9 Counseling Staff Vacancies State request: $31,907 This past year reached a crisis state with the loss of 4 counselors within a few weeks, primarily due to financial opportunities. This is the cost to replace these positions and maintain previous staffing levels. This is a critical priority given (1) the increasing number and severity of mental health cases presented to our Counseling Center staff and being felt nationwide and (2) the increasing parental expectations for their students to have timely access to our counseling services. Data collected with our students in the spring of 2012 cited anxiety, depression, and stress among the top factors affecting their individual academic performance. An inability to serve these students impacts our ability to retain and graduate students and is felt across the campus community.

10 Student Information and Financial Aid Systems State Request: $100,000 annually for 2 years (one time request) Reliant on individuals with extensive systems expertise and historical and institutional knowledge for Banner dependent operations These staff manage mission critical functions (e.g. registration, curriculum management, financial aid distribution and data reporting) Lack documentation of core practices and procedures that place the institution at risk should staff in these positions leave or retire One time request to hire a consultant with the technical expertise to document processes Ensures continuity of operations when staffing changes occur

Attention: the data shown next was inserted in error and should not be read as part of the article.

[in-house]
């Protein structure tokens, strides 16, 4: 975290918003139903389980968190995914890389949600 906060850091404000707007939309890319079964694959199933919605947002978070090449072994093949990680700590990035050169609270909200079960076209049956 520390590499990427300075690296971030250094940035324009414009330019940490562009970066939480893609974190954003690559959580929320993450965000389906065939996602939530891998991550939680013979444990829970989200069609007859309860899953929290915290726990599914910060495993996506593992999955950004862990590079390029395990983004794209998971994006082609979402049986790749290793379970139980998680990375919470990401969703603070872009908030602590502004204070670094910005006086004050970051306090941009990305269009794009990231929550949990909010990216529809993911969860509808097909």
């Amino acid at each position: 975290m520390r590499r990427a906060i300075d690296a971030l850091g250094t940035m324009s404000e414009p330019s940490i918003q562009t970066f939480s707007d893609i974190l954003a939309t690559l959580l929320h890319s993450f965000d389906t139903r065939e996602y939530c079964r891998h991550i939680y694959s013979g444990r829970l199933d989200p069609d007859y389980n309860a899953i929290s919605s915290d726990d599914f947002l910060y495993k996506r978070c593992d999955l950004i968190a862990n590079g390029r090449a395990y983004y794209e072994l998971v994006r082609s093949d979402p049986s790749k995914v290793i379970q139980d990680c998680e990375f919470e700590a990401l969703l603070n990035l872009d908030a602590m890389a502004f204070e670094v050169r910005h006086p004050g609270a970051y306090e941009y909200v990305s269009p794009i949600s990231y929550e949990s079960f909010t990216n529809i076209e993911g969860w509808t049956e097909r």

11 Retention of At-Risk Students State Request: $70,092 Our data on academic success (first term GPA, academic probation, math failure and withdrawal rates) demonstrates we have a growing number of at-risk students for many personal and education reasons. A number of strategies currently in place to assess and intervene with these students (e.g. SOS outreach, referral to tutoring, academic intervention meetings in University Residences, a 50/50 advisor for SOS and ESC, Academic Care Team) Investment to create leadership structure and process within ESS to coordinate these efforts and partner with Academic Affairs. Staff support to collect and analyze data and measure the impact of varying strategies and interventions.